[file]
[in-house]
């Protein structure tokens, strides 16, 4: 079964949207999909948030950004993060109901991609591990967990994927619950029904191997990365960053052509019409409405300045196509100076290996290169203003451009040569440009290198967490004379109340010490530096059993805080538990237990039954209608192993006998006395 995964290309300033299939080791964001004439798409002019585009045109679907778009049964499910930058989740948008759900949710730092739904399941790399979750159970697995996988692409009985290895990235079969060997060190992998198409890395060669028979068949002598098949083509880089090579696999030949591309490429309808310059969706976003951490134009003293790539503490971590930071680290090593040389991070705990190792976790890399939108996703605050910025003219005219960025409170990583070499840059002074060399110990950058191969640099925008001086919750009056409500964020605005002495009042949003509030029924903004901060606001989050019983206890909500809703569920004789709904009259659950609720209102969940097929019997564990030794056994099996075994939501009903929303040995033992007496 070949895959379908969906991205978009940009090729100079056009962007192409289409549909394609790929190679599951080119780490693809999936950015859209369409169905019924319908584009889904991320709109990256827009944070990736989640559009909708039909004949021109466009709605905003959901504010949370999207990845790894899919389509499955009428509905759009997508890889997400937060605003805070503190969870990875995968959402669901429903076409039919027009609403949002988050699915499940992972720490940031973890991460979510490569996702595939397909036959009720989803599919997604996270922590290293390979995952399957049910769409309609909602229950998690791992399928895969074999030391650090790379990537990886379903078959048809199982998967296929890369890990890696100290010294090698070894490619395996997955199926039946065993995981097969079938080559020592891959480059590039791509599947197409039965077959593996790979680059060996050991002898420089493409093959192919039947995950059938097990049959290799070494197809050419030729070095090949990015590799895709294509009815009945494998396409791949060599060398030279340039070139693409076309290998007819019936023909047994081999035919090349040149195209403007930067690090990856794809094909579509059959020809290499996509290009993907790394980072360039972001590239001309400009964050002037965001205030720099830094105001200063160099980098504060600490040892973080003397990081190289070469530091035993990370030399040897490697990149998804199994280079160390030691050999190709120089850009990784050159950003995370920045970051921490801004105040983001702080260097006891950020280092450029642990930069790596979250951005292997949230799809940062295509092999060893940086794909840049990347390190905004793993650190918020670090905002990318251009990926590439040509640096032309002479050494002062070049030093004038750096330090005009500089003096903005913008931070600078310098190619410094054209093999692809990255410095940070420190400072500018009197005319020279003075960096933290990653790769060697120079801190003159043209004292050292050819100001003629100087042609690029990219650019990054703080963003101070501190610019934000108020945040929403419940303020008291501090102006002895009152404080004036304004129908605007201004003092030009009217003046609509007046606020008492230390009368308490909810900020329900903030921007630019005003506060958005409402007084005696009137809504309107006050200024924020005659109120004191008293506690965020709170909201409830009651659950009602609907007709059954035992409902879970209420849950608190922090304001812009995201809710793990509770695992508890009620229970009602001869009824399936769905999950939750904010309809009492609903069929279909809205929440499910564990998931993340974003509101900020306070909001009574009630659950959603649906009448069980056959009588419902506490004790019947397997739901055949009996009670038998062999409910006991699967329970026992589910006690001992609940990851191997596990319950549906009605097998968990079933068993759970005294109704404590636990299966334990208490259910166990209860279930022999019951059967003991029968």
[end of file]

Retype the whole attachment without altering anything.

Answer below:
[in-house]
């Protein structure tokens, strides 16, 4: 079964949207999909948030950004993060109901991609591990967990994927619950029904191997990365960053052509019409409405300045196509100076290996290169203003451009040569440009290198967490004379109340010490530096059993805080538990237990039954209608192993006998006395 995964290309300033299939080791964001004439798409002019585009045109679907778009049964499910930058989740948008759900949710730092739904399941790399979750159970697995996988692409009985290895990235079969060997060190992998198409890395060669028979068949002598098949083509880089090579696999030949591309490429309808310059969706976003951490134009003293790539503490971590930071680290090593040389991070705990190792976790890399939108996703605050910025003219005219960025409170990583070499840059002074060399110990950058191969640099925008001086919750009056409500964020605005002495009042949003509030029924903004901060606001989050019983206890909500809703569920004789709904009259659950609720209102969940097929019997564990030794056994099996075994939501009903929303040995033992007496 070949895959379908969906991205978009940009090729100079056009962007192409289409549909394609790929190679599951080119780490693809999936950015859209369409169905019924319908584009889904991320709109990256827009944070990736989640559009909708039909004949021109466009709605905003959901504010949370999207990845790894899919389509499955009428509905759009997508890889997400937060605003805070503190969870990875995968959402669901429903076409039919027009609403949002988050699915499940992972720490940031973890991460979510490569996702595939397909036959009720989803599919997604996270922590290293390979995952399957049910769409309609909602229950998690791992399928895969074999030391650090790379990537990886379903078959048809199982998967296929890369890990890696100290010294090698070894490619395996997955199926039946065993995981097969079938080559020592891959480059590039791509599947197409039965077959593996790979680059060996050991002898420089493409093959192919039947995950059938097990049959290799070494197809050419030729070095090949990015590799895709294509009815009945494998396409791949060599060398030279340039070139693409076309290998007819019936023909047994081999035919090349040149195209403007930067690090990856794809094909579509059959020809290499996509290009993907790394980072360039972001590239001309400009964050002037965001205030720099830094105001200063160099980098504060600490040892973080003397990081190289070469530091035993990370030399040897490697990149998804199994280079160390030691050999190709120089850009990784050159950003995370920045970051921490801004105040983001702080260097006891950020280092450029642990930069790596979250951005292997949230799809940062295509092999060893940086794909840049990347390190905004793993650190918020670090905002990318251009990926590439040509640096032309002479050494002062070049030093004038750096330090005009500089003096903005913008931070600078310098190619410094054209093999692809990255410095940070420190400072500018009197005319020279003075960096933290990653790769060697120079801190003159043209004292050292050819100001003629100087042609690029990219650019990054703080963003101070501190610019934000108020945040929403419940303020008291501090102006002895009152404080004036304004129908605007201004003092030009009217003046609509007046606020008492230390009368308490909810900020329900903030921007630019005003506060958005409402007084005696009137809504309107006050200024924020005659109120004191008293506690965020709170909201409830009651659950009602609907007709059954035992409902879970209420849950608190922090304001812009995201809710793990509770695992508890009620229970009602001869009824399936769905999950939750904010309809009492609903069929279909809205929440499910564990998931993340974003509101900020306070909001009574009630659950959603649906009448069980056959009588419902506490004790019947397997739901055949009996009670038998062999409910006991699967329970026992589910006690001992609940990851191997596990319950549906009605097998968990079933068993759970005294109704404590636990299966334990208490259910166990209860279930022999019951059967003991029968």